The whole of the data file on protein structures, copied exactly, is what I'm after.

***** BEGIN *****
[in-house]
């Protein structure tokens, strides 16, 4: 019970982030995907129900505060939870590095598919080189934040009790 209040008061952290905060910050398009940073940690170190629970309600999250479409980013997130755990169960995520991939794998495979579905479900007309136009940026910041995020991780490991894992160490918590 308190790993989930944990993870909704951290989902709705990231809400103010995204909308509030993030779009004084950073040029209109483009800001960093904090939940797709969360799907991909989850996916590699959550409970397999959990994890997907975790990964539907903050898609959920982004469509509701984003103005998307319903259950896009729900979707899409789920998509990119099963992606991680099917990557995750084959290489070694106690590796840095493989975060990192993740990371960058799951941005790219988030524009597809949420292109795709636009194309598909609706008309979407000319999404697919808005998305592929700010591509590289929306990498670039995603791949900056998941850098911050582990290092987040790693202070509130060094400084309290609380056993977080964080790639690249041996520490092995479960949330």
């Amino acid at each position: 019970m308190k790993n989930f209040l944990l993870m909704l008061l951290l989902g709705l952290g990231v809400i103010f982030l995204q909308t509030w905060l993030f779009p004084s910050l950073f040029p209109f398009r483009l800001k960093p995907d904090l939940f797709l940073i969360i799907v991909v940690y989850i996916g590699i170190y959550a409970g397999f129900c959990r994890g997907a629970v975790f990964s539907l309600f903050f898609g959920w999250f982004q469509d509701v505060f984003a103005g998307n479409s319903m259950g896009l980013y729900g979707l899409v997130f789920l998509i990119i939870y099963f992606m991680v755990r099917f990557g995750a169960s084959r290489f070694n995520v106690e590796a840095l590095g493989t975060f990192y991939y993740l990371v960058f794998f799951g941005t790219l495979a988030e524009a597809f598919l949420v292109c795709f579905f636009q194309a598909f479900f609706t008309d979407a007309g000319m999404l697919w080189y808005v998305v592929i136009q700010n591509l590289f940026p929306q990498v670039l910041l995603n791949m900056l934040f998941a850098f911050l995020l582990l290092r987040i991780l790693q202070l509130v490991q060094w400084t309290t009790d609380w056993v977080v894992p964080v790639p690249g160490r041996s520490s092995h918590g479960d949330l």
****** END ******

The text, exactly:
[in-house]
């Protein structure tokens, strides 16, 4: 019970982030995907129900505060939870590095598919080189934040009790 209040008061952290905060910050398009940073940690170190629970309600999250479409980013997130755990169960995520991939794998495979579905479900007309136009940026910041995020991780490991894992160490918590 308190790993989930944990993870909704951290989902709705990231809400103010995204909308509030993030779009004084950073040029209109483009800001960093904090939940797709969360799907991909989850996916590699959550409970397999959990994890997907975790990964539907903050898609959920982004469509509701984003103005998307319903259950896009729900979707899409789920998509990119099963992606991680099917990557995750084959290489070694106690590796840095493989975060990192993740990371960058799951941005790219988030524009597809949420292109795709636009194309598909609706008309979407000319999404697919808005998305592929700010591509590289929306990498670039995603791949900056998941850098911050582990290092987040790693202070509130060094400084309290609380056993977080964080790639690249041996520490092995479960949330």
């Amino acid at each position: 019970m308190k790993n989930f209040l944990l993870m909704l008061l951290l989902g709705l952290g990231v809400i103010f982030l995204q909308t509030w905060l993030f779009p004084s910050l950073f040029p209109f398009r483009l800001k960093p995907d904090l939940f797709l940073i969360i799907v991909v940690y989850i996916g590699i170190y959550a409970g397999f129900c959990r994890g997907a629970v975790f990964s539907l309600f903050f898609g959920w999250f982004q469509d509701v505060f984003a103005g998307n479409s319903m259950g896009l980013y729900g979707l899409v997130f789920l998509i990119i939870y099963f992606m991680v755990r099917f990557g995750a169960s084959r290489f070694n995520v106690e590796a840095l590095g493989t975060f990192y991939y993740l990371v960058f794998f799951g941005t790219l495979a988030e524009a597809f598919l949420v292109c795709f579905f636009q194309a598909f479900f609706t008309d979407a007309g000319m999404l697919w080189y808005v998305v592929i136009q700010n591509l590289f940026p929306q990498v670039l910041l995603n791949m900056l934040f998941a850098f911050l995020l582990l290092r987040i991780l790693q202070l509130v490991q060094w400084t309290t009790d609380w056993v977080v894992p964080v790639p690249g160490r041996s520490s092995h918590g479960d949330l």